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Everyone needs a certain amount of bullying.

I under­stand that may seem brutish, but let me explain. I don’t mean real, physical bul­lying, and I’m not advo­cating for everyone to get a swirlie or to get shoved into their locker every other day. What I mean is that a certain level of verbal chiding from sib­lings, friends, and strangers alike can go a long way for a maturing young person. 

As sophomore Claire Gaudet put it quite bluntly, “I sucked, and then I got bullied, and then I became cool.”

At Hillsdale, we have an unusually high per­centage of stu­dents that, prior to their time at the college, only ever had their eight sib­lings as class­mates. Home­schooling is a great thing that can benefit both the student and their family in countless ways, but for many of those that spent much of their time learning outside of a tra­di­tional in-school setup, there can cer­tainly be some social disconnects.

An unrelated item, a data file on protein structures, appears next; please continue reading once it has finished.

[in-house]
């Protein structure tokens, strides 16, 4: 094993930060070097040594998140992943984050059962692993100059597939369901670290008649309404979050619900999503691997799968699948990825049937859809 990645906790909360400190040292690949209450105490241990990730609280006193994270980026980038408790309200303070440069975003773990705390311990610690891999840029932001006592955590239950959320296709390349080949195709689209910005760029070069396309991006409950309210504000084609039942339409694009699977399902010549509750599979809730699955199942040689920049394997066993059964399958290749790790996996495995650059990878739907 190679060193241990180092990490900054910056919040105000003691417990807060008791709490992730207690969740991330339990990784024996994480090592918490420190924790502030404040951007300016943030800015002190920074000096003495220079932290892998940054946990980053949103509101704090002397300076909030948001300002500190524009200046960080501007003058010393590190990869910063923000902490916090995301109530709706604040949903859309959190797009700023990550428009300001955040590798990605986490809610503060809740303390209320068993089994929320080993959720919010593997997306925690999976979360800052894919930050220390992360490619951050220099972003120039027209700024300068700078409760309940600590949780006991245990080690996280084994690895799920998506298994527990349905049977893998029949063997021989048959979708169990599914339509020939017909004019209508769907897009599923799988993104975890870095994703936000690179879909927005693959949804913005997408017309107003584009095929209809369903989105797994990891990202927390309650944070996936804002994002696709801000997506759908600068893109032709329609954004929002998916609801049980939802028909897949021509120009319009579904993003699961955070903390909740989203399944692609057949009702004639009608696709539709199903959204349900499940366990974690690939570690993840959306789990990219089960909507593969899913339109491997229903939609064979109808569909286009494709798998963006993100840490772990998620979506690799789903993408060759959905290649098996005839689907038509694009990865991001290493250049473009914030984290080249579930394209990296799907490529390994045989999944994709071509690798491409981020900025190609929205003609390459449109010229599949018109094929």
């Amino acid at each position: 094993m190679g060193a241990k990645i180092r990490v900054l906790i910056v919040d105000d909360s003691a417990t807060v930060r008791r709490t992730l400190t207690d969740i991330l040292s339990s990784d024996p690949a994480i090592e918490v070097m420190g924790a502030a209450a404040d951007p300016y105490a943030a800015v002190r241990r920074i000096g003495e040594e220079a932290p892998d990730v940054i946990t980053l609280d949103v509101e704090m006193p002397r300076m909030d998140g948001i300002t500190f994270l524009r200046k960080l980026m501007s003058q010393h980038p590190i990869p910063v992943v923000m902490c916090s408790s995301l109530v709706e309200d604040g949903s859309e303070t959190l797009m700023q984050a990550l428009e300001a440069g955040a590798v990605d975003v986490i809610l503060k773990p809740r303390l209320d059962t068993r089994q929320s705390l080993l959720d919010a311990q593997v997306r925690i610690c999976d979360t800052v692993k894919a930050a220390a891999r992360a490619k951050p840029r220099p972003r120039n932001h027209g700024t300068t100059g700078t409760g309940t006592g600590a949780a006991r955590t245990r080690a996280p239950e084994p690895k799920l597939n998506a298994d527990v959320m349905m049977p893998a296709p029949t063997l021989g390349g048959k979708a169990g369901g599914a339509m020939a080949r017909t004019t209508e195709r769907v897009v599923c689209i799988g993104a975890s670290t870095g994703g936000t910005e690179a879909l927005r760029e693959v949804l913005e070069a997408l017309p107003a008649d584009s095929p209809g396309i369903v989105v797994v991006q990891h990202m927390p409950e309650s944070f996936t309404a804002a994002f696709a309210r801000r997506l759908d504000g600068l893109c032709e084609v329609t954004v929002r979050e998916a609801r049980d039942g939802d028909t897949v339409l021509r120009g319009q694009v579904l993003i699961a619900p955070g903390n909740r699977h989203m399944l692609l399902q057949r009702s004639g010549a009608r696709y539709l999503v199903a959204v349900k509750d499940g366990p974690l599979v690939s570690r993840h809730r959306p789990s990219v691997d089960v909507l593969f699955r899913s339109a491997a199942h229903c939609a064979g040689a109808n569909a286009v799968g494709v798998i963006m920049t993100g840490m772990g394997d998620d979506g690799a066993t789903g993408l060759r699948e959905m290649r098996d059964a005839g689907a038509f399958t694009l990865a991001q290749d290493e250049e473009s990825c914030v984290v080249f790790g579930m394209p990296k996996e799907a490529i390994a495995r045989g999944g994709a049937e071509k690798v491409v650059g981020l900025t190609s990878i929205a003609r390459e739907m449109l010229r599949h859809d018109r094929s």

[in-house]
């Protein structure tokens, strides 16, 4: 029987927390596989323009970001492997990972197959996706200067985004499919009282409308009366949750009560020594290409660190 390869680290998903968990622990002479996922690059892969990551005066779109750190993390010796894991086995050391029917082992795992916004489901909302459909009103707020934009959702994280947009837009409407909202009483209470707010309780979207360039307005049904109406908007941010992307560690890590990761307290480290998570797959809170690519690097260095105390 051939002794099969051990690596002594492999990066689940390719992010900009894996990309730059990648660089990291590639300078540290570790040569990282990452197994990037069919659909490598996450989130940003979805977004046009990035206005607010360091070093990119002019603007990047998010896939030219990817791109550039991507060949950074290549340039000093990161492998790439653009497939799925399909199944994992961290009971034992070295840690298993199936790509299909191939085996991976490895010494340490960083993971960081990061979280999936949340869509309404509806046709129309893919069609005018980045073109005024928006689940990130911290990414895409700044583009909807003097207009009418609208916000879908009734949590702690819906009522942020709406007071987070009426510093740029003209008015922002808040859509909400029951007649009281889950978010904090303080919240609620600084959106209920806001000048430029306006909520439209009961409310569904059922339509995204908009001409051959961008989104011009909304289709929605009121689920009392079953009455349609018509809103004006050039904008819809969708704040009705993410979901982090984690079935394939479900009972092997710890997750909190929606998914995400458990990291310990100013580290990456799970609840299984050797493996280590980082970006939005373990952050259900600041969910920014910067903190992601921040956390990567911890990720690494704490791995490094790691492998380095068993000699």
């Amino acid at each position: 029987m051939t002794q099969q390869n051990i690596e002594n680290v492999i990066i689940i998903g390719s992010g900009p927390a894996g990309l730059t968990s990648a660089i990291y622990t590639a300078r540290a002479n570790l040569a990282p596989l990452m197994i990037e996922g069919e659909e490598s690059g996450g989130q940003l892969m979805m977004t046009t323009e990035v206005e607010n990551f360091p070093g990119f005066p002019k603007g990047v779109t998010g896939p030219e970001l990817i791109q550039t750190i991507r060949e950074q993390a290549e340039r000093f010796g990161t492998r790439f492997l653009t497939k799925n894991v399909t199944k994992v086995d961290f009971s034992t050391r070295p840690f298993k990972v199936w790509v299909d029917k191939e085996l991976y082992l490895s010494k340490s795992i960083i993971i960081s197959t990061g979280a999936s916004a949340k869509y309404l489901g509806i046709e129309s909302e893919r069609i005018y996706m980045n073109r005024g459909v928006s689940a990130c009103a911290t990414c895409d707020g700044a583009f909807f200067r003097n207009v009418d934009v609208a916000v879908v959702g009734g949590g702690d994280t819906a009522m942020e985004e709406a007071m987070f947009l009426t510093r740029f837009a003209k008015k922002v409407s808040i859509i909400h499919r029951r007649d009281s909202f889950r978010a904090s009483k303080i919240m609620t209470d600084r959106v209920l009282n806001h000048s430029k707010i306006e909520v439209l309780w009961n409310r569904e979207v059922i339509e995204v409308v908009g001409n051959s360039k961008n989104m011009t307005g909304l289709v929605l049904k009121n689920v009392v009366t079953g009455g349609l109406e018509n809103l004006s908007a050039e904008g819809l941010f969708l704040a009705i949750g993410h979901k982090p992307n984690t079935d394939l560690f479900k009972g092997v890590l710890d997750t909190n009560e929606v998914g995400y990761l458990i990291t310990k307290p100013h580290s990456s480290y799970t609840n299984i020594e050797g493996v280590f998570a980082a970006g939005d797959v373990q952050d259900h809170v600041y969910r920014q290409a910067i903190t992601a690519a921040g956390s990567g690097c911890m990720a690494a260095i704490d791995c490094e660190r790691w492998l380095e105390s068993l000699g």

Certain societal norms, like not wearing a suit to class every day or wearing shoes at all times in public places, are simply missed by some in this situation.

What others think about you should not take up the majority of your thinking — far from it — but there is an unde­niable amount of “I would look really weird if I did this” that is both healthy and nec­essary as you think about putting on a fedora before class in the morning. 

Growing up, if I walked down­stairs in a dis­as­trous outfit I thought looked good — which was com­mon­place — any one of my three brothers wouldn’t hes­itate to let me hear it. 

If I somehow made it past them, I was sure to get a similar level of honesty from my friends at school. 

Learning how to dress isn’t the only moti­vation for having a little extra bul­lying in your life, nor the most important. The widely-accepted intri­cacies of social inter­action, including what is or isn’t too much to share in a public setting, are easy to instill with a little verbal rebuking. 

While I’m sure I enjoy seeing couples get incredibly phys­i­cally intimate in the Union or the library as much as the next guy, it’s not con­ducive to a focused learning envi­ronment, or even just a normal trip to AJ’s. 

It’s my per­sonal feeling that a well-placed, pointed admo­nition of those vio­lating social norms to this degree would go a long way to help make everyone’s Hillsdale expe­rience much better. 

“I wish I was bullied more,” sophomore Michael Bachmann said. “By all metrics, I should have been. All my current problems are caused because I wasn’t bullied enough.”